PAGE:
I would present the possibility that maybe increased accountability is in order in the financial sector and, furthermore, that these corporations have no right to stand as human beings. If the very people who got us into this mess in the first place had to risk their own credit and names to create these junk investments and ARMs that they created, knowing nobody could actually pay them off, we would likely not be up a creek without a paddle the way that we are, because those gambles would never have been made.
Lastly, you poke fun at the “chorus of angry leftists” who claim that corporations run the government, but I would ask you, if George W. Bush wasn’t taking cues from the corporate oil lobbyists that he is undeniably in bed with when he got us into the joke debacle of a war in Iraq, why then did he do it? To settle a vendetta with Saddam? Or, let me guess, you actually believe that (at that time) there was a connection between Al-Qaeda and Saddam, that the 9/11 attacks were somehow connected to Saddam.
Vote Yes on 2B/2C
Some are born here, some wander here, and some choose Boulder as a place to live. We chose Boulder from a short list of progressive communities when my husband joined me in retirement last May. We feel good about finally having choices regarding recycling, opportunities to eat a healthy diet and finally being able to use public transportation and our recumbent trikes to reduce our carbon impact. Is the public transportation perfect? No, but it’s much better than we have experienced elsewhere, and we can work toward making it better.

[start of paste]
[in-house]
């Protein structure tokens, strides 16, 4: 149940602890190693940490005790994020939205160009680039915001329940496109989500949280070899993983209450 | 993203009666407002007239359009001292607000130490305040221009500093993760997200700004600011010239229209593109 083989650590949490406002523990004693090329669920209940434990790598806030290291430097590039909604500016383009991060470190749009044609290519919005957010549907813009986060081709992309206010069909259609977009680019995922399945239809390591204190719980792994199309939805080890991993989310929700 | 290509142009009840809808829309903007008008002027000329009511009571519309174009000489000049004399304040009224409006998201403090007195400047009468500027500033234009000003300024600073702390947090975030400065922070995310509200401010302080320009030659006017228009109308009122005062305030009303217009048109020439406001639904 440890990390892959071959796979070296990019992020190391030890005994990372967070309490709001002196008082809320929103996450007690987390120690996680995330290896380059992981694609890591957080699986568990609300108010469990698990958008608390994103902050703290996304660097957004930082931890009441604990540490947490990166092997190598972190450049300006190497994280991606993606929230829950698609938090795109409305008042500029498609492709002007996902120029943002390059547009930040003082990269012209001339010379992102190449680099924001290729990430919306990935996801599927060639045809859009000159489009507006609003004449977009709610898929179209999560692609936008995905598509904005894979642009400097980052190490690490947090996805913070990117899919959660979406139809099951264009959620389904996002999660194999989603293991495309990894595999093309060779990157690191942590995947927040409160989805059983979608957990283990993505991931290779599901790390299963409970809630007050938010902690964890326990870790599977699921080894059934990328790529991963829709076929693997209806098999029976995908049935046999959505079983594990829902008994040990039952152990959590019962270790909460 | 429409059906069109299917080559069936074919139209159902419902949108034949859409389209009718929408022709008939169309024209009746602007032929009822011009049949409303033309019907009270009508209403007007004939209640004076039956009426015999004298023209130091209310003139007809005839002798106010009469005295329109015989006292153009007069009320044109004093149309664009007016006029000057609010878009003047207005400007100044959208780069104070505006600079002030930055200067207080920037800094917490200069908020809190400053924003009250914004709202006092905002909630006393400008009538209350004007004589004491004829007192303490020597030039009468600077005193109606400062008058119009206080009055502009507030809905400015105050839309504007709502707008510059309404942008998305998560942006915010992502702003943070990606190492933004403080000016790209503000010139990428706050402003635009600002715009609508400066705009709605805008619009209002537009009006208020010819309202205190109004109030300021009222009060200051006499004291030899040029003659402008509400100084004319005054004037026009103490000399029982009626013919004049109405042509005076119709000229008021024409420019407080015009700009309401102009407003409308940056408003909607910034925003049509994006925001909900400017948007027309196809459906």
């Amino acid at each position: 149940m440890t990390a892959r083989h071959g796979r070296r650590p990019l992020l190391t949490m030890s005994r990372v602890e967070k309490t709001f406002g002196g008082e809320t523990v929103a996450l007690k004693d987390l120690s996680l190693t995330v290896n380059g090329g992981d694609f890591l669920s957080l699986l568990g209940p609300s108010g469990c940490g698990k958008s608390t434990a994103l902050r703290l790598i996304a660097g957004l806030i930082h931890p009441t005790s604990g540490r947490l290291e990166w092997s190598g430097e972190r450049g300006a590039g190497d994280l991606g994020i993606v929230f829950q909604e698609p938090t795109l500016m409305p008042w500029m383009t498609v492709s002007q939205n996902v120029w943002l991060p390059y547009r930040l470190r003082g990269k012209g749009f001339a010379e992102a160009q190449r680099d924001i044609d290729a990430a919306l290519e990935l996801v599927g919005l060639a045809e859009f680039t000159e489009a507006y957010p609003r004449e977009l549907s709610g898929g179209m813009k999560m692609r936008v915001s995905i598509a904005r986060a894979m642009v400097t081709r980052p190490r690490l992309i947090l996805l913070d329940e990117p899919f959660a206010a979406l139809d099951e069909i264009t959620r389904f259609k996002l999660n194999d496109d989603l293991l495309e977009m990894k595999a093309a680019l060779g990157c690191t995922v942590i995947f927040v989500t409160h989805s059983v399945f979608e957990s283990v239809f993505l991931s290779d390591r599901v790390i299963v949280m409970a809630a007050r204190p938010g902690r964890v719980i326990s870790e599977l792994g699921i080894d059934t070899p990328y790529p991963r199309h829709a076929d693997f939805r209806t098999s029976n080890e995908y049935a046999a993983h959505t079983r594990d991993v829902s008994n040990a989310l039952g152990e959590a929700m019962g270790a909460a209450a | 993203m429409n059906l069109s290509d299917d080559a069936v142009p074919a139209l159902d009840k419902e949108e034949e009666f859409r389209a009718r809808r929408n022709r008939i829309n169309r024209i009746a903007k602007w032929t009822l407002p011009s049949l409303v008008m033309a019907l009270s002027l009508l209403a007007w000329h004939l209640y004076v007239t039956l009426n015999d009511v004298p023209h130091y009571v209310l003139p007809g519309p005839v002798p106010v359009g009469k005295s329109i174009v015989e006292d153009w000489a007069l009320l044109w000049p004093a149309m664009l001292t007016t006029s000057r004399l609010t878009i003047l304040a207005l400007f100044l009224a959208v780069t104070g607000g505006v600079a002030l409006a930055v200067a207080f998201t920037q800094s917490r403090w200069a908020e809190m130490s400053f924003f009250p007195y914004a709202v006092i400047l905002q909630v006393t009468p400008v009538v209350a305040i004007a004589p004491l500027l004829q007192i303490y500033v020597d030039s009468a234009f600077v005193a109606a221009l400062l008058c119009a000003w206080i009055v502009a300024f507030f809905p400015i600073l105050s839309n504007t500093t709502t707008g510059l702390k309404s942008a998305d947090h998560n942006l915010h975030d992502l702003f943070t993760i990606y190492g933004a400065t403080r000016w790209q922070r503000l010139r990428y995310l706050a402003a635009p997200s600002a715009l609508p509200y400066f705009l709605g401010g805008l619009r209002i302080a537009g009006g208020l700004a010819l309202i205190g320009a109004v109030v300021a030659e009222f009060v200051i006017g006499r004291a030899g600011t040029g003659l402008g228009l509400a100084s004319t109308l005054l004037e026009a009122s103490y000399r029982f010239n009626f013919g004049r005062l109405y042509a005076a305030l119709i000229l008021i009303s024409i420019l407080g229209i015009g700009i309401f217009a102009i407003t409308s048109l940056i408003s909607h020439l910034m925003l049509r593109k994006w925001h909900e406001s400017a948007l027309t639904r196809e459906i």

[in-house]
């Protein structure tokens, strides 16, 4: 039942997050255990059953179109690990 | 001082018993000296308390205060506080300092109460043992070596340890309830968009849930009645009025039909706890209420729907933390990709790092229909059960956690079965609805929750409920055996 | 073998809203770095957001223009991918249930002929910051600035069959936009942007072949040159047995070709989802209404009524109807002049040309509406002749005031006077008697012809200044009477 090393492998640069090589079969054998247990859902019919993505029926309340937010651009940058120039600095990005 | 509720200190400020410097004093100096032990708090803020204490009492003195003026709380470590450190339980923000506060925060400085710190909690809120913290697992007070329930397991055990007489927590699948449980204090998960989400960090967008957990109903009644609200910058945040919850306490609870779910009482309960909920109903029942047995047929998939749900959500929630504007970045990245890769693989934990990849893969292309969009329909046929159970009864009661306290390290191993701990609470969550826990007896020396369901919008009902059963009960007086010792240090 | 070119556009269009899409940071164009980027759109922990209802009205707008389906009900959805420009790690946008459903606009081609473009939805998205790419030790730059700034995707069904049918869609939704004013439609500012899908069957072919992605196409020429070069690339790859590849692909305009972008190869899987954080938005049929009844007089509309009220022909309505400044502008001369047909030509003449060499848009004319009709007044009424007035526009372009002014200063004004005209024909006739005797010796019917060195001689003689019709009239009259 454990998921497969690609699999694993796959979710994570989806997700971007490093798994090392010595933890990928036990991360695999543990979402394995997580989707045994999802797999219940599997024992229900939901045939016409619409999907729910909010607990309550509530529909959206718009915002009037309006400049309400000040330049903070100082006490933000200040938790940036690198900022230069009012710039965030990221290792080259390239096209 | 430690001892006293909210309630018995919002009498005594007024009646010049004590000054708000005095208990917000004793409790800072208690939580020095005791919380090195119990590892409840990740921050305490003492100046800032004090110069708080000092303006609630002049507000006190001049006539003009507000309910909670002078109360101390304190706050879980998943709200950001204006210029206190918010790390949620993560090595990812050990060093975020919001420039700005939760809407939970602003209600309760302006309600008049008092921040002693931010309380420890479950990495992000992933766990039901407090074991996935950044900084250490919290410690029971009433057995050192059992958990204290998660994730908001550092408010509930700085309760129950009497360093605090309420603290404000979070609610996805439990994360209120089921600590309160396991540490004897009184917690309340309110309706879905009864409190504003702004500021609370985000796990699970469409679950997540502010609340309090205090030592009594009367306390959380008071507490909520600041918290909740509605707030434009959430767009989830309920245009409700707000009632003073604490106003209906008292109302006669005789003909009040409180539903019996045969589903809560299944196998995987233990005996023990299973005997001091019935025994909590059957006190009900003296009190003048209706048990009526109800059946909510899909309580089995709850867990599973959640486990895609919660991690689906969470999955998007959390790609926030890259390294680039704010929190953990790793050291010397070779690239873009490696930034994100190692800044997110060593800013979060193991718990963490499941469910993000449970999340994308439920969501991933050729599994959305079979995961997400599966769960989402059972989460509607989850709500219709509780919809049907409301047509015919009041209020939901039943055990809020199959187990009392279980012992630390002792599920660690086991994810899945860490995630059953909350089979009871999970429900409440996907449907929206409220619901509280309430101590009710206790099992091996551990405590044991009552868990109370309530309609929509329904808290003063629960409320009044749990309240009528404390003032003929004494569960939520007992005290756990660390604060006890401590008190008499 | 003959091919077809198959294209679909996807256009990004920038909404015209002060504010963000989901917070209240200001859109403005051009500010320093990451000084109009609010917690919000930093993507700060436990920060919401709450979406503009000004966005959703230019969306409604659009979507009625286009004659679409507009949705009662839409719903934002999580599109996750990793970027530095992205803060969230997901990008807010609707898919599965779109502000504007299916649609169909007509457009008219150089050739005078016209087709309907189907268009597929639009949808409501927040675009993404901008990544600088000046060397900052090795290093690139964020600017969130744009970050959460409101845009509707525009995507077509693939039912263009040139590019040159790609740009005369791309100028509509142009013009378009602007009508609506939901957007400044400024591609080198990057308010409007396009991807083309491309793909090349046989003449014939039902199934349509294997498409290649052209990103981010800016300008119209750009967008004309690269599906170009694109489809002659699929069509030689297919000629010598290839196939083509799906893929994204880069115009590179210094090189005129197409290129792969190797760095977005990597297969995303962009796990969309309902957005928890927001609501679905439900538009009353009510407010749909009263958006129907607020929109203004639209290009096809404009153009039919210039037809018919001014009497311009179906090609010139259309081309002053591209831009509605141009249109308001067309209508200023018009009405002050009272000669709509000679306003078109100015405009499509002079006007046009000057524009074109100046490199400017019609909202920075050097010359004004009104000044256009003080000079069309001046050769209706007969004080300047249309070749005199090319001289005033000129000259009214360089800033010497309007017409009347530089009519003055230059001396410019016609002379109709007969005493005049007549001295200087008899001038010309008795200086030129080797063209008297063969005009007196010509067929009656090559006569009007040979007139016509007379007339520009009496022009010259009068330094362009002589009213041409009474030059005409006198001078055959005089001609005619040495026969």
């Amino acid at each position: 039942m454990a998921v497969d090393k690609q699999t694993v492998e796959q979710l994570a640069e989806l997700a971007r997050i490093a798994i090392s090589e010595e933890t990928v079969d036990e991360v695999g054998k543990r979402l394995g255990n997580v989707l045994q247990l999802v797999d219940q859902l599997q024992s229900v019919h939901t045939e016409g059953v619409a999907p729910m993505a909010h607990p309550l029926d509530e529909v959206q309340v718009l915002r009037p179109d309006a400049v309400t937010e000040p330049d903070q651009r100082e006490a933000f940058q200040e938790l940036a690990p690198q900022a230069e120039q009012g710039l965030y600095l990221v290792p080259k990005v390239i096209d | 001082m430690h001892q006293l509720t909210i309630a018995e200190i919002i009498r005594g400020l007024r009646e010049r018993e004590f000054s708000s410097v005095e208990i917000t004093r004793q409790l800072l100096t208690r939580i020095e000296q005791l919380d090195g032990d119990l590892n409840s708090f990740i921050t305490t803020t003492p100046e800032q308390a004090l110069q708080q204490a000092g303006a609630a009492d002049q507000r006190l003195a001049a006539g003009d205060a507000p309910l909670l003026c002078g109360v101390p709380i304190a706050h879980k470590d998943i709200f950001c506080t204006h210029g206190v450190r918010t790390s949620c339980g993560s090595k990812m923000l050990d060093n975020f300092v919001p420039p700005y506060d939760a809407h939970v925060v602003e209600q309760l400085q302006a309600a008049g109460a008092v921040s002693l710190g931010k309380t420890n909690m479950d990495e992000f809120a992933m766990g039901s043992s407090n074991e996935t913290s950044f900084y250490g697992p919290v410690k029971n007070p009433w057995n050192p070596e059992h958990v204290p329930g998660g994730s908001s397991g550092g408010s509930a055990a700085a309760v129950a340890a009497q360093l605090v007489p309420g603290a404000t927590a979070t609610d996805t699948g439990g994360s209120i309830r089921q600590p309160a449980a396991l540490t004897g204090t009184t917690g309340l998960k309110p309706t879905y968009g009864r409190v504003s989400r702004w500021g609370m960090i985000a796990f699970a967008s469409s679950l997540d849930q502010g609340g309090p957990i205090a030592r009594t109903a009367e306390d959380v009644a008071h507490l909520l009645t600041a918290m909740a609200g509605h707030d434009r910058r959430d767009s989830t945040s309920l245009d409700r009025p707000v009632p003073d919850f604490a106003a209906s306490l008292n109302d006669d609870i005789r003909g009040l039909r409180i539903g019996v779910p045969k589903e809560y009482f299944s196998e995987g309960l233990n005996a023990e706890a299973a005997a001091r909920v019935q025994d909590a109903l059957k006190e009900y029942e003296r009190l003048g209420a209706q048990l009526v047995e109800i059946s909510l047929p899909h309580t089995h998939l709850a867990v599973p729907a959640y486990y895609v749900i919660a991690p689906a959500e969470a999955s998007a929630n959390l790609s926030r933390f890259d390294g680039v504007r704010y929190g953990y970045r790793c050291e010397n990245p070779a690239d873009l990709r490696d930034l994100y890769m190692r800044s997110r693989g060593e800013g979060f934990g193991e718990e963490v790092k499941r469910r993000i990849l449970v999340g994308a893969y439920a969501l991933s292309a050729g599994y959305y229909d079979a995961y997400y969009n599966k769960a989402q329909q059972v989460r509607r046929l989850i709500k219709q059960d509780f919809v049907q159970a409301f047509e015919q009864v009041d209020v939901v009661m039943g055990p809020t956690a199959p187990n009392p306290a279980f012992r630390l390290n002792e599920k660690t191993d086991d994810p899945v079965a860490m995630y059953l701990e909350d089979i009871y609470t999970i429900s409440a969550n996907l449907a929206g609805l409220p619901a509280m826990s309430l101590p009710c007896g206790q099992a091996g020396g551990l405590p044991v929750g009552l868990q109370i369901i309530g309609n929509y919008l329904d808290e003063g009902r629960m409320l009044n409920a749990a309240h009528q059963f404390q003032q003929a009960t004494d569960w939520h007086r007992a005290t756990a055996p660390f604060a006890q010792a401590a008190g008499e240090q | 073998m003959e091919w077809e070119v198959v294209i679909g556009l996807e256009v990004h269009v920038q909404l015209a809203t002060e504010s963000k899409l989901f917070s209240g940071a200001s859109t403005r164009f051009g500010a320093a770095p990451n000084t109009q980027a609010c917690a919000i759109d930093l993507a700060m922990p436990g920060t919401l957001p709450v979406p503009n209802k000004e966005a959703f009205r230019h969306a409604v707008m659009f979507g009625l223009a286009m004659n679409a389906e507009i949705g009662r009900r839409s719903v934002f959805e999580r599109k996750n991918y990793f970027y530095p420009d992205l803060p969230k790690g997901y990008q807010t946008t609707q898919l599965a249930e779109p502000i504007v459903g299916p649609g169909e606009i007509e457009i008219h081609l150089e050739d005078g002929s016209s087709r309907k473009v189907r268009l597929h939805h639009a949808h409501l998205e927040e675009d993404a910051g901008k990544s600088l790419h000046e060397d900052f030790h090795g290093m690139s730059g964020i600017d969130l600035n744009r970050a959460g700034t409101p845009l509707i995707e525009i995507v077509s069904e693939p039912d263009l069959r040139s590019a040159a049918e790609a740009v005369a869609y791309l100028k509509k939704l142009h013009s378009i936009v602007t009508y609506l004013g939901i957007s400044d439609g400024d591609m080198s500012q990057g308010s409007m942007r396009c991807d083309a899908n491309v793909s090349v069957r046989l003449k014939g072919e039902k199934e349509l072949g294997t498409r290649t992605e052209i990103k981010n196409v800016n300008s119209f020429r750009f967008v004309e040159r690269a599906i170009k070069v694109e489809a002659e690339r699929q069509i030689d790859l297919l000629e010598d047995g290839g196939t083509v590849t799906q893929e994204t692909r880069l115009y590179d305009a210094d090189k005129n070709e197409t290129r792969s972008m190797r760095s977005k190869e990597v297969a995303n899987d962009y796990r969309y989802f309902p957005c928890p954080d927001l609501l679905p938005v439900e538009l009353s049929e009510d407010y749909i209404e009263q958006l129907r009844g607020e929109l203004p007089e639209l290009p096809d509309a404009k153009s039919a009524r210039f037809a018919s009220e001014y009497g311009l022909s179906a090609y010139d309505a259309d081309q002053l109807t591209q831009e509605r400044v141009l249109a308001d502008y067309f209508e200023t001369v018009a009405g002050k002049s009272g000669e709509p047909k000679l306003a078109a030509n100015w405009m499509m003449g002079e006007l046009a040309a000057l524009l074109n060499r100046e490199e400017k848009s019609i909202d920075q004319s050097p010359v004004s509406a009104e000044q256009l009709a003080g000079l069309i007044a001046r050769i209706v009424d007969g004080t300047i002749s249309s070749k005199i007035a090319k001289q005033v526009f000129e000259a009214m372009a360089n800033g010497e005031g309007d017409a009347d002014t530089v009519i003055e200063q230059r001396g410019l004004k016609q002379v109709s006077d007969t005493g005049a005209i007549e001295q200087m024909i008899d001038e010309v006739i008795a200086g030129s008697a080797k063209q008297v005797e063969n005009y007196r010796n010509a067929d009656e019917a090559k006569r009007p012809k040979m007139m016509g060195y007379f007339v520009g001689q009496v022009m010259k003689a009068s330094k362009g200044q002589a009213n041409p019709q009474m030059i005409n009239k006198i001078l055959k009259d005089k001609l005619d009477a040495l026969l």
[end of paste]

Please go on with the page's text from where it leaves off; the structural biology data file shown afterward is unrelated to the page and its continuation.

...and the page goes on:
We like Boulder because people here are thinking about important issues and working toward solutions. I’ll restate that: People think about issues here, and a core of people are willing to work toward solutions. In Boulder, these solutions have a chance of success regardless of huge industry money behind the status quo.
The Boulder municipal utility initiative is a case in point. We support it and are willing to work toward it. We fully expect that citizens here will consider the issue carefully before they cast their votes. Give progress a chance, and vote “yes” on 2B and 2C. Our quality of life and that of our children, grandchildren and great-grandchildren depend on the decisions we make now.